Welcome to my blog. On this page you will find articles I personally write about the photography industry and my work. You will also see blogs showing the photos from many of my photo sessions.
Here it is Halloween, and there will be lots of photo opportunities for your kids and others all dressed up cute in their costumes. Parents are always taking pictures of their costumed kids. Here are some tips for getting those perfect Halloween shots.
I think it would be safe to say that the best Halloween shots will be outside at dark, which means some additional lighting will be needed. But there’s more to it than putting a flash on a camera and lighting the subject. What will result is a bright smiling face with nothing but darkness around him or her. The best shots will be when there is some ambient light coming into the photo surround the subject. You might want to see the what’s behind the subject, like a street light. In order to capture ambient light, you will need a camera that allows you to change the shutter speed.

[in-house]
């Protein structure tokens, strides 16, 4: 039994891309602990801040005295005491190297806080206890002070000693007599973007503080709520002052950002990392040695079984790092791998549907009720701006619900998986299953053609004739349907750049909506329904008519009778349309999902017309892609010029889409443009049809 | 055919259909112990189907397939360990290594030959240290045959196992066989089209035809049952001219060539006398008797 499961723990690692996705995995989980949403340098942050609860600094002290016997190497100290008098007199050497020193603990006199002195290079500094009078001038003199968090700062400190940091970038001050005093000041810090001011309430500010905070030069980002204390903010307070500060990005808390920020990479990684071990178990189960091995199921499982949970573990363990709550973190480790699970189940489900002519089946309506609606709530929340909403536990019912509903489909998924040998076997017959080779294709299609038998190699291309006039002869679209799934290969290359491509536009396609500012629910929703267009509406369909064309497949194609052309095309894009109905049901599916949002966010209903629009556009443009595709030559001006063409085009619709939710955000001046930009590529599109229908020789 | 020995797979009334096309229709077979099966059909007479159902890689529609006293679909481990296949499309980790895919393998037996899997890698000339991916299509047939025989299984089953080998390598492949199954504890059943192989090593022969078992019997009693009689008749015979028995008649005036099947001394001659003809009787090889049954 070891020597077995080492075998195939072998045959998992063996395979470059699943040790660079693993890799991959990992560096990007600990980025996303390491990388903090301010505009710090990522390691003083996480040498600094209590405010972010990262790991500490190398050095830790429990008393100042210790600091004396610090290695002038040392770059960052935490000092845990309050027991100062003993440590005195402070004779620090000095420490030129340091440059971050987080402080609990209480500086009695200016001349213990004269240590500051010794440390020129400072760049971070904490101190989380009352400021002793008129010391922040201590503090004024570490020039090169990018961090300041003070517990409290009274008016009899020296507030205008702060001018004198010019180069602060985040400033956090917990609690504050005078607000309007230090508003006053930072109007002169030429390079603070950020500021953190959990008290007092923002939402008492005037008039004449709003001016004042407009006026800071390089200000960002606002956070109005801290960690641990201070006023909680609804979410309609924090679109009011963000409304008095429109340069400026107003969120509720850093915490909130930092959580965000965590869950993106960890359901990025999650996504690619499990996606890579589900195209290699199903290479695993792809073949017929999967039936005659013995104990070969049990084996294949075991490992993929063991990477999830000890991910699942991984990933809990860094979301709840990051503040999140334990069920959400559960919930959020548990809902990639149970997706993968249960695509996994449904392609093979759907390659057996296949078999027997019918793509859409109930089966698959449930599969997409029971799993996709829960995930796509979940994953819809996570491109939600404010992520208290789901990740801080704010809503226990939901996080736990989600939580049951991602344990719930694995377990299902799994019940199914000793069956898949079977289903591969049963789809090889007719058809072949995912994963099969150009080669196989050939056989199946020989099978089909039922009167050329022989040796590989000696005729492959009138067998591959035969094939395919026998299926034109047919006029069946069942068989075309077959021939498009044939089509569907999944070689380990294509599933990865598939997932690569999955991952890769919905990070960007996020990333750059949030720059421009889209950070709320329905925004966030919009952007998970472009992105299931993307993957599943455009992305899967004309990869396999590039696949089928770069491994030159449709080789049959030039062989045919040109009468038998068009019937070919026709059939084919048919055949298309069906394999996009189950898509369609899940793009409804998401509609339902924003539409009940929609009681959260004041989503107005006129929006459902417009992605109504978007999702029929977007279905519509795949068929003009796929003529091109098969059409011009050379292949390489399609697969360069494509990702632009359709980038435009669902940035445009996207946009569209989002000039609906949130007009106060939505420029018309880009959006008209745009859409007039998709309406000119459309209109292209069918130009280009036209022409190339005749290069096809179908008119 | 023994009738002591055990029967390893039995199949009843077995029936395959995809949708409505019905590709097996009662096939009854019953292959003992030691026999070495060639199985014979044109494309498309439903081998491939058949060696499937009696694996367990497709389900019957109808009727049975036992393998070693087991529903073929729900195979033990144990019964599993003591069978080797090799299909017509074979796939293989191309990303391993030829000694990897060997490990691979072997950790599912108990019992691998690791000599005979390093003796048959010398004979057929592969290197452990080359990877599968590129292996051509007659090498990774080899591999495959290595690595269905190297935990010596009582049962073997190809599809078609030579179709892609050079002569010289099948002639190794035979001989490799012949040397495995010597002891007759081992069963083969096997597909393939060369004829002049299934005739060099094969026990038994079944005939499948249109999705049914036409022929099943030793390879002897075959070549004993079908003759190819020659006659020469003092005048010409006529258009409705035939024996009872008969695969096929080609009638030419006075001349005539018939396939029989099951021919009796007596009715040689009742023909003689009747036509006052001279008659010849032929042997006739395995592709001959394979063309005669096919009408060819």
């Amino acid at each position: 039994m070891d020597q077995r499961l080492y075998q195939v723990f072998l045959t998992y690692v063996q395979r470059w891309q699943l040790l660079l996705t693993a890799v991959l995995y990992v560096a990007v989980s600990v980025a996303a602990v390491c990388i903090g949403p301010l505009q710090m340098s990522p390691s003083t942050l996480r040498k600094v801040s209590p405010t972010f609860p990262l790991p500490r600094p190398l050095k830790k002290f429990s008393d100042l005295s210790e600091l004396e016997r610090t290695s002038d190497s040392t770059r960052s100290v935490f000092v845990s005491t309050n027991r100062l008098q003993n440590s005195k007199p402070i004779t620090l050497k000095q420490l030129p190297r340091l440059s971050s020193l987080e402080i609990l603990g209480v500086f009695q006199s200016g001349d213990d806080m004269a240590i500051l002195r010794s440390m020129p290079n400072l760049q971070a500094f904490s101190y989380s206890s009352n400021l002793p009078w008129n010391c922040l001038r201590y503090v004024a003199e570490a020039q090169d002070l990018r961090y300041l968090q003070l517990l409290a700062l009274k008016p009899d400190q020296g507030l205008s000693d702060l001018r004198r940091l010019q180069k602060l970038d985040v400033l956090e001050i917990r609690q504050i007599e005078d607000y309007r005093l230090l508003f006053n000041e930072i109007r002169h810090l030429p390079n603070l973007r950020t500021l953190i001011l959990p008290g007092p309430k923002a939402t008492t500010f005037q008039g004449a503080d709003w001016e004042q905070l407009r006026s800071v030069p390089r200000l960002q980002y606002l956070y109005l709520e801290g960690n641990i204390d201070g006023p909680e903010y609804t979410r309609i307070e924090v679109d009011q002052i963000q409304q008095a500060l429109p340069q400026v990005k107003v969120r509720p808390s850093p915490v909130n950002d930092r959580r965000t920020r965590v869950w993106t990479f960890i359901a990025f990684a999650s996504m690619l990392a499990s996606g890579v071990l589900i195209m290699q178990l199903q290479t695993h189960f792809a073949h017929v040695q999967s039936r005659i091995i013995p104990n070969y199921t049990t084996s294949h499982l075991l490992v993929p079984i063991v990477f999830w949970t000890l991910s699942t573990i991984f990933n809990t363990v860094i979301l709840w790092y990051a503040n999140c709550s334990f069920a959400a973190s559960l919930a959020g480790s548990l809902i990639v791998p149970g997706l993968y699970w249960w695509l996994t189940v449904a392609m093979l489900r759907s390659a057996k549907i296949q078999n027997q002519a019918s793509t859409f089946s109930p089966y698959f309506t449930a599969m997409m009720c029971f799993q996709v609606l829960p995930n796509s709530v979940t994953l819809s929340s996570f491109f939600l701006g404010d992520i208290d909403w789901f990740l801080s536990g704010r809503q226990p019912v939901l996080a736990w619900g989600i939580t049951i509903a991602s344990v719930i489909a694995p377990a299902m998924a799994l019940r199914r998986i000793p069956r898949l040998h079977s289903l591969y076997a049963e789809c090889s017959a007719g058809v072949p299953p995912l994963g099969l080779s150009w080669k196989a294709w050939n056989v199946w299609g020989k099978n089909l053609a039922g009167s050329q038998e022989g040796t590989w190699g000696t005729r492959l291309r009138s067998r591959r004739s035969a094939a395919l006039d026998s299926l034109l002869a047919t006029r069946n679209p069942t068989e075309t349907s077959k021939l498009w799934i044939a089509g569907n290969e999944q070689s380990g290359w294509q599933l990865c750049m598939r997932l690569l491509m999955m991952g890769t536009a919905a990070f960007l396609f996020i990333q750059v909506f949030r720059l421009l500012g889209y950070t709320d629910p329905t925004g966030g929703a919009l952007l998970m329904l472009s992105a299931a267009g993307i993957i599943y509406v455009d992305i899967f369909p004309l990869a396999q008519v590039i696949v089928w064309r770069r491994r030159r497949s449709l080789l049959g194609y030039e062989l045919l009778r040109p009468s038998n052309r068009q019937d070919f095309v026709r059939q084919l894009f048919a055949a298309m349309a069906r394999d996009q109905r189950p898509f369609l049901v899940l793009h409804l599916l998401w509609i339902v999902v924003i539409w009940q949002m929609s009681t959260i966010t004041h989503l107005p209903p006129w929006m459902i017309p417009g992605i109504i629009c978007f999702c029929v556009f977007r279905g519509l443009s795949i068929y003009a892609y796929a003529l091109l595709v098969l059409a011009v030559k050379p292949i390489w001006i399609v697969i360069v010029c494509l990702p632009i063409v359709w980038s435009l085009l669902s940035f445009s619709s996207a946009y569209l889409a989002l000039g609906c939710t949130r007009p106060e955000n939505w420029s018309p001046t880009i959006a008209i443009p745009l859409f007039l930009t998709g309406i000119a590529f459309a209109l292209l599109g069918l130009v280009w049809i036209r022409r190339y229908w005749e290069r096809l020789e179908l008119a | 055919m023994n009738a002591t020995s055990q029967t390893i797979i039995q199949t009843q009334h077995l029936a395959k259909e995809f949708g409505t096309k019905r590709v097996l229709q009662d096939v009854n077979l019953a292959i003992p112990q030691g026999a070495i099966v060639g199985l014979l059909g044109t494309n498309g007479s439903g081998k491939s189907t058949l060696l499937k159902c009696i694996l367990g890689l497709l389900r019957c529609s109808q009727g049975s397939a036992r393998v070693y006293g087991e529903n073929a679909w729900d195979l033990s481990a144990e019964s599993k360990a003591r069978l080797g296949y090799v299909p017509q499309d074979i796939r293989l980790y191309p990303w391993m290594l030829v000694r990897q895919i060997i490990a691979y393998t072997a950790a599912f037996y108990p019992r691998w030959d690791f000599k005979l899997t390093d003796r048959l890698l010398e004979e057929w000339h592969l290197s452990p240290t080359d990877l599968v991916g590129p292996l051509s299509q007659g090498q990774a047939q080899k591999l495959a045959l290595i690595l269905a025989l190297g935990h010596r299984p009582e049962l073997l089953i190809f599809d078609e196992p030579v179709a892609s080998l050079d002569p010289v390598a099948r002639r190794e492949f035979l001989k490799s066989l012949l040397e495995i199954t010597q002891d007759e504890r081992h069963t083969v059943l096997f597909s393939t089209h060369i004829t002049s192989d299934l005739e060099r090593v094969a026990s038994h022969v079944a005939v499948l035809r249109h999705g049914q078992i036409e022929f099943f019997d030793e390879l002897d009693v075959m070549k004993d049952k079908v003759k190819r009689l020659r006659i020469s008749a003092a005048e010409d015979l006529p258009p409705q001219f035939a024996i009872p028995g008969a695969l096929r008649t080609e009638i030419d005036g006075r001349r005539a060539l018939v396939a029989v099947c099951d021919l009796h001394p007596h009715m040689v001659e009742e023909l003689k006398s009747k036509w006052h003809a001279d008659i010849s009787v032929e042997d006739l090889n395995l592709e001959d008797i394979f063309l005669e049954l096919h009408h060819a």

Your average point and shoot camera will not do this, but if you have an interchangeable lens camera that allows you to set the aperture and shutter speed, you can get some great photos with natural ambient light. Here’s what you do.
You will still need that flash on your camera to light the subject. But set the camera’s shutter speed to a slower speed. You might wonder why you would do this. The trick is that a slower shutter speed will let in more natural ambient light.
The general rule is you don’t use a very low shutter speed while holding the camera in your hand or shooting a moving subject because you’ll have blur. The secret is in the flash. That flash on the subject will freeze any movement the camera detects, even when the shutter speed is open longer. The longer shutter speed will allow more ambient light to show up on that photos. The result will be a well-exposed subject from the flash with some light around the subject to create interest.
You may need to practice or experiment with your settings to make sure you got it right, but if you try this I think you’ll be much happier with your Halloween shots. You will avoid those “deer in the headlight” shots with the subject very bright and surrounded by darkness.